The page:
Alzheimer’s Disease (slide 4):
Interestingly a significant amount of AD patients report increasing sleep disturbances along with the severity of the disease. AD and sleep disturbances denote a bidirectional relationship observed before clinical onset of AD, where sleep disturbances are present with the occurrence of amyloid beta, but also cause the augmentation of soluble amyloid beta. Sleep disturbance do not allow the active process of the glymphatic system to perform its function leading to build up of toxins and the effects are becoming more apparent in cognitive abilities, behavior, and judgement.
While sleep disturbances have many negative consequences, a sleep hormone might be a solution to the problem. During dark periods the pineal gland releases the endogenous hormone melatonin, once released it acts both as an endocrine product and as an antioxidant. However, with aging and AD there is a decrease of melatonin levels which can explain the decrease in sleep quality and disturbances, therefore leading to a decremental efficiency of glymphatic clearance.  Melatonin’s antioxidant effect and free radical ability supports all the classical hypotheses in AD suggesting that with early detection, melatonin treatment may be qualified to be an anti-AD therapy.
Research Question (slide 5):
Although there are many approaches to AD therapy, melatonin has advantages that can benefit and possibly reverse AD degeneration. With the increased number of studies implicating melatonin as a potential therapeutic agent against AD, the aim of this study was to assess whether melatonin can slow down the progression of AD by improving glymphatic system efficiency and thus decreasing amyloid beta accumulation.
Research design and methods (slide 6):
Here the 5xFAD mouse model was used which co-overexpresses human APP and PS1 with 5 familial AD mutation, representing one of the most early-onset and aggressive amyloid mouse models, with Αβ deposits being visible as early as 2 months of. A total of 38 mice (n = 19 wild type and n = 19 transgenic) were used in this study and PCR was used to divide animals to their groups based on genotype: control WT, control Tg, melatonin WT, and melatonin Tg. At one month of age mice in the treatment group received 10mg/kg/day melatonin supplementation for 5 consecutive months.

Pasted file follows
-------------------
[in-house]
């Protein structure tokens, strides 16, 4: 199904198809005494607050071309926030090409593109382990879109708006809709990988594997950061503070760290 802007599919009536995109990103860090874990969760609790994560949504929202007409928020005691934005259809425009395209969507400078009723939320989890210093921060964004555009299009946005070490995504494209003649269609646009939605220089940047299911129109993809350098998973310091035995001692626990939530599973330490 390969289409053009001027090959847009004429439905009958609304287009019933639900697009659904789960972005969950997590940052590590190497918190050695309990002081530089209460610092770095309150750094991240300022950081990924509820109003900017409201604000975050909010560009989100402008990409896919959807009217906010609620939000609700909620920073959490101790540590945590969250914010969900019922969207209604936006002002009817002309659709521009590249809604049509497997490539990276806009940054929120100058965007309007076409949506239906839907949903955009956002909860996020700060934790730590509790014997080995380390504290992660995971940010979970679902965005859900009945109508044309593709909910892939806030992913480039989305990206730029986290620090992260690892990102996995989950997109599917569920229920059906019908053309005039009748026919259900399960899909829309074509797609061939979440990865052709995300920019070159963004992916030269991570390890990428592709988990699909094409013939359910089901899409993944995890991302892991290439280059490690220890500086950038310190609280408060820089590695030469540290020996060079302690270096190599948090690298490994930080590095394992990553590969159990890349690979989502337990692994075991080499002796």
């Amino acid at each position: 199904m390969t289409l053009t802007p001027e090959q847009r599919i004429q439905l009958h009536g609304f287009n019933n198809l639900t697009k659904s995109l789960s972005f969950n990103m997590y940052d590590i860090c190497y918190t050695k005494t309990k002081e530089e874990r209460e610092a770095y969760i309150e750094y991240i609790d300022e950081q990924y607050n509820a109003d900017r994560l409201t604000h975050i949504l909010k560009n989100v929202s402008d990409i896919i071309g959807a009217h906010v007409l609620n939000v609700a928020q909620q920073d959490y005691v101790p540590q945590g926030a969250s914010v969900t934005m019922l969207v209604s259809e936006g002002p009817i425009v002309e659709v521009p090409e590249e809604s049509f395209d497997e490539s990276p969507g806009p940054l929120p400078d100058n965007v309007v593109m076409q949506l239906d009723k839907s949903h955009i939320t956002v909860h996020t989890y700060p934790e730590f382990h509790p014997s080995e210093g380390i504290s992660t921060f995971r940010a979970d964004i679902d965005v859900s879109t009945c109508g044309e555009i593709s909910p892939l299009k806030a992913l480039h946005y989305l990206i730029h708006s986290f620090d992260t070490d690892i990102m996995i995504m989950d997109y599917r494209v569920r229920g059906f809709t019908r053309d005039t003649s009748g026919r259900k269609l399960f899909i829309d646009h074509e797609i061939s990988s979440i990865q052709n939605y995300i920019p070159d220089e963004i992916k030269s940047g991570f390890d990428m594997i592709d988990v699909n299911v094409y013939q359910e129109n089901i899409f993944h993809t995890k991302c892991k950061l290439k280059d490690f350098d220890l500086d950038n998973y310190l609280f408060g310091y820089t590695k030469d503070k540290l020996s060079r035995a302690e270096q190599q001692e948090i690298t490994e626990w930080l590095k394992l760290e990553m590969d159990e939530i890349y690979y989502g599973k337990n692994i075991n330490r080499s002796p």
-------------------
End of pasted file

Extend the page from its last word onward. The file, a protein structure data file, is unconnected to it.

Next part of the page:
At 6 months of age, the open field test was conducted to evaluate exploratory behaviors followed by the Morris water maze for spatial learning and memory function evaluation. The Morris water maze task was performed over 6 consecutive days with six trials per day.
Following the completion of the behavioral tasks hippocampal tissue was collected to assess the effect of melatonin in Αβ clearance, levels of Αβ42 in mouse hippocampus were measured by ELISA.
Hypotheses (slide 7):
In this experiment, melatonin treatment was expected to improve memory performances and increase activity through all conditions, but significant changes are expected to be observed in the treated transgenic mice. In addition, melatonin supplementation will decrease Αβ plaque load in the brain.
Results (slide 8):